Virtual PC 2007 Tips and Tricks


This release of Virtual PC 2007 SP1 provides updates to existing features and introduces support for the following:

  • Windows Vista with Service Pack 1 (SP1) Business, Ultimate, and Enterprise operating systems as a host operating system

  • Windows Vista with SP1 Business, Ultimate, and Enterprise as a guest operating system

  • Windows Server 2008 Standard as a guest operating system

  • Windows XP with Service Pack 3 as both a guest and host operating system

  • Read The Virtual PC Guy’s Weblog
  • If you need, say, two virtual machines, one with Windows Vista and one with Windows Vista SP1, install Vista onto a new machine, then copy the machine files and install SP1 on one copy–much faster than installing Vista twice.
  • Need a screen shot of what’s in the virtual machine? Look at the Edit menu and choose “Select All” then “Copy”–a bitmap of the VM window will be on the clipboard. (This is how I got the capture of my BASIC graphics output from a previous post).

Software Pick: SyncMyCal

With the acquisition of a Blackberry I wanted to be able to sync both my work and home Outlook setups to the Blackberry (and to each other). I tried a number of free tools (though they aren’t that easy to find) and quickly concluded I would need a better solution.

Enter SyncMyCal. It’s easy, it’s cheap (only $25), and you can try for free. I rarely have duplicated events, and I don’t have to think about it ever–it just WORKS.

How it works: SyncMyCal synchronizes an Outlook calendar with a Google calendar. First I created a Google calendar, then I set up SyncMyCal on both work and home computers. I set the home computer to take priority in conflicts, but at work I set the Google calendar to take priority over Outlook–this way there’s a hierarchy of priority that helps to prevent unresolvable conflicts and duplicates.

I bought it days before Google released their Outlook sync tool, but SyncMyCal can do a lot more and I don’t regret the purchase one bit.

The latest version also syncs contacts, but I haven’t used that yet.

Announcing: GeekSoftworks.com

I’ve setup a new domain for a front page for my software hobbies and what will eventually be my “store front”:

Geek Softworks

It uses WordPress, but it’s not a blog–it’s for the software I write. So far, only a few products are up, including DiskSlicer (a new version!), Windows Media Top 10 Plugin, and Word Count for Windows Live Writer.

I also setup forums for those projects. The site is still pretty small, but it’s functional and it will grow.

Thanks for looking!

Please help with Word Count Plugin

I was taking a look at the download page for my Word Count Plugin for Windows Live Writer.

It’s gotten a few hundred downloads (thanks!), but the single review is actually spam. Unfortunately, I can’t remove it or even report the review from my account since it’s my own software.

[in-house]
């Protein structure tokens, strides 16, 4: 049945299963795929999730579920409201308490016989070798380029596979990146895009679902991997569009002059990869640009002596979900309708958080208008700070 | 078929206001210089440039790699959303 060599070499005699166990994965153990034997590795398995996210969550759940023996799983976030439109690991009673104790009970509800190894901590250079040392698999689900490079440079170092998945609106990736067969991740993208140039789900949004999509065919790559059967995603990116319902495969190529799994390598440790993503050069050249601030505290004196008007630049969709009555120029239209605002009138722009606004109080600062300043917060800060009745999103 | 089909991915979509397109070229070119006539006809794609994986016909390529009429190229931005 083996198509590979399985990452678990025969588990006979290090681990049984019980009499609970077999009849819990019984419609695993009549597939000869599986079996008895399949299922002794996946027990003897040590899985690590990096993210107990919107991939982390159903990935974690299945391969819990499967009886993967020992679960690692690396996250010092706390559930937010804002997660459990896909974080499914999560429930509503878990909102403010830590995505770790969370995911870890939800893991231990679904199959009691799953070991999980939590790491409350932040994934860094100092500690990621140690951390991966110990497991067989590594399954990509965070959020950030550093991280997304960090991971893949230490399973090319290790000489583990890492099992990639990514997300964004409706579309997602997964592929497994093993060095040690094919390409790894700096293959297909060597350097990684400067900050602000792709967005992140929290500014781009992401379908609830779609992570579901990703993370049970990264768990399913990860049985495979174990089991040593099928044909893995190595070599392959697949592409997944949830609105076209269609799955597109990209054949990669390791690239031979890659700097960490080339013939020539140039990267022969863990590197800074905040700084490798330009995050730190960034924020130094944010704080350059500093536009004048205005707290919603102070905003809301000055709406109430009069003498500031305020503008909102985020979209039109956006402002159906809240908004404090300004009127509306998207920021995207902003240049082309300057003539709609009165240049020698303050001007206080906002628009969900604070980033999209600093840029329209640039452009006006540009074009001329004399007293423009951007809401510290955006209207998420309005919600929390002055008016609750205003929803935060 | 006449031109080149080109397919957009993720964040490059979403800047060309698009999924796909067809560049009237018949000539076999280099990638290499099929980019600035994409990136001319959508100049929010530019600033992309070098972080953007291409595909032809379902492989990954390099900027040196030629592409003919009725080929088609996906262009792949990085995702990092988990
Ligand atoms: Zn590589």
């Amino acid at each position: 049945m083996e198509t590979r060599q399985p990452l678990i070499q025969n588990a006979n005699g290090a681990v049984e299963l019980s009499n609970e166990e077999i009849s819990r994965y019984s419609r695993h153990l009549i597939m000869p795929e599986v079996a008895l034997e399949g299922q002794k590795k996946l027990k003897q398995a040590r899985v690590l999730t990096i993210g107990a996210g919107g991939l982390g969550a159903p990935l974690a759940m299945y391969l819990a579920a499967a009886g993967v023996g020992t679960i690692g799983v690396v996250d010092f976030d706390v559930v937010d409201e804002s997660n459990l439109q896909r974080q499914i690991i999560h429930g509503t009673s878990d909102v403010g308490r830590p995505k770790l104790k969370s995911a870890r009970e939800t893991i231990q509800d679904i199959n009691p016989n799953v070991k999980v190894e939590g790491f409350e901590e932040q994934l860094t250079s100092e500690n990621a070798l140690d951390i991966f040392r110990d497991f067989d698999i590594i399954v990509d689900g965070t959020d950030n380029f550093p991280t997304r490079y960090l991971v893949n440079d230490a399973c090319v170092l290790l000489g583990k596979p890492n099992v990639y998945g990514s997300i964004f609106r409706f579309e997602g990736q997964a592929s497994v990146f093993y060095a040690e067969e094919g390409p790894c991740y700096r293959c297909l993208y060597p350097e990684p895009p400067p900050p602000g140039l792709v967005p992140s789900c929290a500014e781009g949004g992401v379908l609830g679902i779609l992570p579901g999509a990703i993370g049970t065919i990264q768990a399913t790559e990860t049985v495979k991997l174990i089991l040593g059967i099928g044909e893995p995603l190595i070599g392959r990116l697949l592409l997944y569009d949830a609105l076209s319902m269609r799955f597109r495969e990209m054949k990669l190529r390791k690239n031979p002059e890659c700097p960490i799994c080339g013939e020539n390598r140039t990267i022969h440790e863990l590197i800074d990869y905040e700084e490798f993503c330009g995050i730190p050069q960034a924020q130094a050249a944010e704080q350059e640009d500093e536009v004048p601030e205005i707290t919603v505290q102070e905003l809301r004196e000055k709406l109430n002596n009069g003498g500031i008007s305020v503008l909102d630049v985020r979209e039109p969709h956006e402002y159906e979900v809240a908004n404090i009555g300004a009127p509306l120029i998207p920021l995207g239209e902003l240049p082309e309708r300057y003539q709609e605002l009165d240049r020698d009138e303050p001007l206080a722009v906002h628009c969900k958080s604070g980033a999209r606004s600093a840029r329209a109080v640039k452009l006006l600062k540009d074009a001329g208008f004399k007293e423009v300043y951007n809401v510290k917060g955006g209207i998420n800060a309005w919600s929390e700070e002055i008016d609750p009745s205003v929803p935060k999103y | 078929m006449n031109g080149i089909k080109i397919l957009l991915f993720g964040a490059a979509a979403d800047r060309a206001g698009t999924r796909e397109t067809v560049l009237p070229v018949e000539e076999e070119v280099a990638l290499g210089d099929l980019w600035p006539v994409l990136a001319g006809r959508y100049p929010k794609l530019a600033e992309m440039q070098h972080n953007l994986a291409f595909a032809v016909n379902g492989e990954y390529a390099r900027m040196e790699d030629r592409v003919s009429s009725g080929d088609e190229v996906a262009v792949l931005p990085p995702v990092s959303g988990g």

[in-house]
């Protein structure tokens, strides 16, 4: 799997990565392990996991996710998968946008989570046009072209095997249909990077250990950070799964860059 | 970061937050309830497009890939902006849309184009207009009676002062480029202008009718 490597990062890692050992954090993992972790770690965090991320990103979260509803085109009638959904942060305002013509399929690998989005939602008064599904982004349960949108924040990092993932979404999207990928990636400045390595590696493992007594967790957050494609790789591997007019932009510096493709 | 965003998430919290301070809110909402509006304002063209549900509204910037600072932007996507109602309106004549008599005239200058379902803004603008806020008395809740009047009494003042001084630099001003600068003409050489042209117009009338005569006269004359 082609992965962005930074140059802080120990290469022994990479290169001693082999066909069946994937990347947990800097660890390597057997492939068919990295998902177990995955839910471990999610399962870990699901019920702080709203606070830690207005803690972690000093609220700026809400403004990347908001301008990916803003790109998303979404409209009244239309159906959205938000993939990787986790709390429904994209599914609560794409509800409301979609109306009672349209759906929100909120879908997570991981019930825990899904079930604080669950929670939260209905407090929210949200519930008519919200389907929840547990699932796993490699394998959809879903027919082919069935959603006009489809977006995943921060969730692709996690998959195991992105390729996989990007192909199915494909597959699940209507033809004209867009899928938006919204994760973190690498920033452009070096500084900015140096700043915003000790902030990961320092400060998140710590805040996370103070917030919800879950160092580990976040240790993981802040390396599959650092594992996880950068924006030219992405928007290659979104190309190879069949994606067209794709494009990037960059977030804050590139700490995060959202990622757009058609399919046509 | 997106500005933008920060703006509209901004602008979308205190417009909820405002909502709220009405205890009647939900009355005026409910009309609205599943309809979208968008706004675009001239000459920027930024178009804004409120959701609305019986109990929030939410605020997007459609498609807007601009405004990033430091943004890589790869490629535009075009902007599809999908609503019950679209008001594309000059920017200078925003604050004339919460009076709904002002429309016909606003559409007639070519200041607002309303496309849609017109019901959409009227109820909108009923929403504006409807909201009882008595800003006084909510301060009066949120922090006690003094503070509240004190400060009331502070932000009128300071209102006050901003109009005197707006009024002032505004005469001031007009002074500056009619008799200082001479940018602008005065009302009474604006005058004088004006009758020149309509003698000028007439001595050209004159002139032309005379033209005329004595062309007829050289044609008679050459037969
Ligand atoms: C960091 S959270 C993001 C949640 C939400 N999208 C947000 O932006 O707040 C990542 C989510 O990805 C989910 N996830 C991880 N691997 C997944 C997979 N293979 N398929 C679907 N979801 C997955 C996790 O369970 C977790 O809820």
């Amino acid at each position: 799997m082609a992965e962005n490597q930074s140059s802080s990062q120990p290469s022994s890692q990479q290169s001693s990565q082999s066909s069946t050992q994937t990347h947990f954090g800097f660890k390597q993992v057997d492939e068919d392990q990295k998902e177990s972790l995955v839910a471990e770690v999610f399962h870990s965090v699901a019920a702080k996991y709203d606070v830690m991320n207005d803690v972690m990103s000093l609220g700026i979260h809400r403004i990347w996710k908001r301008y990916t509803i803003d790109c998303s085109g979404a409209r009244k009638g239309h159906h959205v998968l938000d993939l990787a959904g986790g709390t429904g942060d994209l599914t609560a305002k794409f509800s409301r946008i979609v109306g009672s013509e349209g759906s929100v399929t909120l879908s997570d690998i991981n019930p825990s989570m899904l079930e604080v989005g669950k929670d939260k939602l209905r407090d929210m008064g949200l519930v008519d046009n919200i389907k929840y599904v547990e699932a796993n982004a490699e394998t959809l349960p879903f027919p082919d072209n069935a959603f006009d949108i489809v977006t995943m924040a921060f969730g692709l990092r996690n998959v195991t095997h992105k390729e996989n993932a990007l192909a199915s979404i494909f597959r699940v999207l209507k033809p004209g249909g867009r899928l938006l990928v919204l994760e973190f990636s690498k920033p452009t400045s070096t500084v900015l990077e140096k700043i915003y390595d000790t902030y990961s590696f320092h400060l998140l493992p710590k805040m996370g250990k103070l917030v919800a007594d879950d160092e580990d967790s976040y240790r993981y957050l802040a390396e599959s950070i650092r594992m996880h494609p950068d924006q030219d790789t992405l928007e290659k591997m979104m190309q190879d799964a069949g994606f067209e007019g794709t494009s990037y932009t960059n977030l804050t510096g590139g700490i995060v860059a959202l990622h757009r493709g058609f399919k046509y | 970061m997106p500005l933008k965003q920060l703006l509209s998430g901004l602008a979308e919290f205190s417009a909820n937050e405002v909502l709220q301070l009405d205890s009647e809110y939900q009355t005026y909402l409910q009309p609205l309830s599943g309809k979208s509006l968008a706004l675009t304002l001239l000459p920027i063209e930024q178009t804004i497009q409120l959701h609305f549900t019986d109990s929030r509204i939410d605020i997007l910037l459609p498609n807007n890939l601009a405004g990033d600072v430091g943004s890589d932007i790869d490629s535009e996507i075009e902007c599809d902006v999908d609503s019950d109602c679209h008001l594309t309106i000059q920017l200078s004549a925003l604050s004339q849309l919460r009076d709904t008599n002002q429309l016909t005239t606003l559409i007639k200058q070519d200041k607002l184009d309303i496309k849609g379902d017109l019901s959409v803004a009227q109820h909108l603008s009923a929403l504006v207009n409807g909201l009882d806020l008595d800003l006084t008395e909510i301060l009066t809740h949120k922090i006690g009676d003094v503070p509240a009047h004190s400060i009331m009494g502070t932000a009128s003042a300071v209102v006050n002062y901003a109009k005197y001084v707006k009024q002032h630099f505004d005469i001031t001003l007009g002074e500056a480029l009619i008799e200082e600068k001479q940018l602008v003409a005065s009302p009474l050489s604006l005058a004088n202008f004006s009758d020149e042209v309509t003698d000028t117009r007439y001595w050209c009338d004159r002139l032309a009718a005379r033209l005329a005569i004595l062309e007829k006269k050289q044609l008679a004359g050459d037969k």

Plea for help: Can a helpful reader out there please report this review as spam and request it to be removed? Also, could someone out there who does use Live Writer write a real review of the plug-in?

If you have further ideas to improve it, please let me know.

How to enable Simple Tags support in Windows Live Writer

I’m using Simple Tags to do the tags on this site. I wanted to enable support for these tag links in Windows Live Writer (it beats having to log in and edit each post after publishing).

Quite easy:

  1. Click on Insert Tags
  2. In the Tag Provider combo, scroll to the bottom where it says (Customize Providers…) and select that. It brings up another dialog.
  3. Click Add…
  4. Here’s what I entered for my site:

HTML Template: <a href=”https://www.philosophicalgeek.com/tag/{tag-encoded}” title=”{tag}” rel=”tag”>{tag}</a>


Now you can select Simple Tags as your tag provider.

Word Count Plugin for Windows Live Writer

I’ve fixed one of the biggest holes in functionality in Windows Live Writer. It’s simple, but essential: the ability to count words (and characters and paragraphs) in  your posts before publishing.

Windows Live Writer doesn’t really offer a way to extend the menu system itself, but you can create an “Insert…” plugin that just analyzes content instead of creates it, so it works pretty well.

Go get it from Windows Live Gallery. Let me know what you think!

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20 Things to do when the Internet goes down

Even if the Internet connection goes out, your computer does not become a dumb brick. There were days these last few days where I didn’t bother turning it on. Then I realized all the things I could still do.

(My home Internet connection finally came back this morning. I’m bit upset that they didn’t figure it out earlier. It turned out that the first technician grossly misdiagnosed the problem. He put in an order for a new drop to be put in. Turned out it was just a broken modem. Why didn’t they try that earlier? Worse, why didn’t I think of it earlier. To be honest, I did think of it, but didn’t push it. Now I just need to get my money back from Comcast.)